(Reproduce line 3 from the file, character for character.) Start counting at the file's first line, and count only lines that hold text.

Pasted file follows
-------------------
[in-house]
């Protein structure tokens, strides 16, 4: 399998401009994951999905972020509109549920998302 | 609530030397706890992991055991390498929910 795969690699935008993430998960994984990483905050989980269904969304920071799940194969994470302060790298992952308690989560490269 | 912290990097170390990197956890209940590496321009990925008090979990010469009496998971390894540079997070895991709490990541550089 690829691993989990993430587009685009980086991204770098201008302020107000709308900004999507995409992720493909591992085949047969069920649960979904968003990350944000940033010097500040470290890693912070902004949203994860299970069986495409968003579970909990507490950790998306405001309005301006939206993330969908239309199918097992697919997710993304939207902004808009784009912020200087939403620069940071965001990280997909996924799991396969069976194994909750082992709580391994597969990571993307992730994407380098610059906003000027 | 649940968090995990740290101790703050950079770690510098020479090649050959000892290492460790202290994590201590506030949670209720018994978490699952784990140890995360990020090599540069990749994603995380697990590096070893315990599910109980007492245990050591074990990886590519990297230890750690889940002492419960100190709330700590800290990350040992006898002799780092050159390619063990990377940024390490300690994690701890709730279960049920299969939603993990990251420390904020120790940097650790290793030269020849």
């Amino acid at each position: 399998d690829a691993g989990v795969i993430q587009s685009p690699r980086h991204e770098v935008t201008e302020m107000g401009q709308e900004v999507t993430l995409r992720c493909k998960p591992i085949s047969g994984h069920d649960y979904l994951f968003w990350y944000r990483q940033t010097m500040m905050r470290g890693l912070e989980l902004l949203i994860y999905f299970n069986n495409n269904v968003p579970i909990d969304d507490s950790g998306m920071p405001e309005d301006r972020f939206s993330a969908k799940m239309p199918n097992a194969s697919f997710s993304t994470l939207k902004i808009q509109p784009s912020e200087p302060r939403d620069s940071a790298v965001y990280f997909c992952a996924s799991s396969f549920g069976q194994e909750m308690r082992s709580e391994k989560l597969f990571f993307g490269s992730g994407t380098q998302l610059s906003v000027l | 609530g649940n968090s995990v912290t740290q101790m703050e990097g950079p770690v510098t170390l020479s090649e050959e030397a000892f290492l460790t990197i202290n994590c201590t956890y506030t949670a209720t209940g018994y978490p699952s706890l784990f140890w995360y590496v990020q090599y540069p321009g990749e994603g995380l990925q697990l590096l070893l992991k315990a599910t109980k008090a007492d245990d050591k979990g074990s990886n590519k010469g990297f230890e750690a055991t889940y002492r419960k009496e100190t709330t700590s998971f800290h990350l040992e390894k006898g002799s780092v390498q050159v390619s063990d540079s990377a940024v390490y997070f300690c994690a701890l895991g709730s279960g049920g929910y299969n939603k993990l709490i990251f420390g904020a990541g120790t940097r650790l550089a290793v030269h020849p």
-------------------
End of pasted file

């Amino acid at each position: 399998d690829a691993g989990v795969i993430q587009s685009p690699r980086h991204e770098v935008t201008e302020m107000g401009q709308e900004v999507t993430l995409r992720c493909k998960p591992i085949s047969g994984h069920d649960y979904l994951f968003w990350y944000r990483q940033t010097m500040m905050r470290g890693l912070e989980l902004l949203i994860y999905f299970n069986n495409n269904v968003p579970i909990d969304d507490s950790g998306m920071p405001e309005d301006r972020f939206s993330a969908k799940m239309p199918n097992a194969s697919f997710s993304t994470l939207k902004i808009q509109p784009s912020e200087p302060r939403d620069s940071a790298v965001y990280f997909c992952a996924s799991s396969f549920g069976q194994e909750m308690r082992s709580e391994k989560l597969f990571f993307g490269s992730g994407t380098q998302l610059s906003v000027l | 609530g649940n968090s995990v912290t740290q101790m703050e990097g950079p770690v510098t170390l020479s090649e050959e030397a000892f290492l460790t990197i202290n994590c201590t956890y506030t949670a209720t209940g018994y978490p699952s706890l784990f140890w995360y590496v990020q090599y540069p321009g990749e994603g995380l990925q697990l590096l070893l992991k315990a599910t109980k008090a007492d245990d050591k979990g074990s990886n590519k010469g990297f230890e750690a055991t889940y002492r419960k009496e100190t709330t700590s998971f800290h990350l040992e390894k006898g002799s780092v390498q050159v390619s063990d540079s990377a940024v390490y997070f300690c994690a701890l895991g709730s279960g049920g929910y299969n939603k993990l709490i990251f420390g904020a990541g120790t940097r650790l550089a290793v030269h020849p």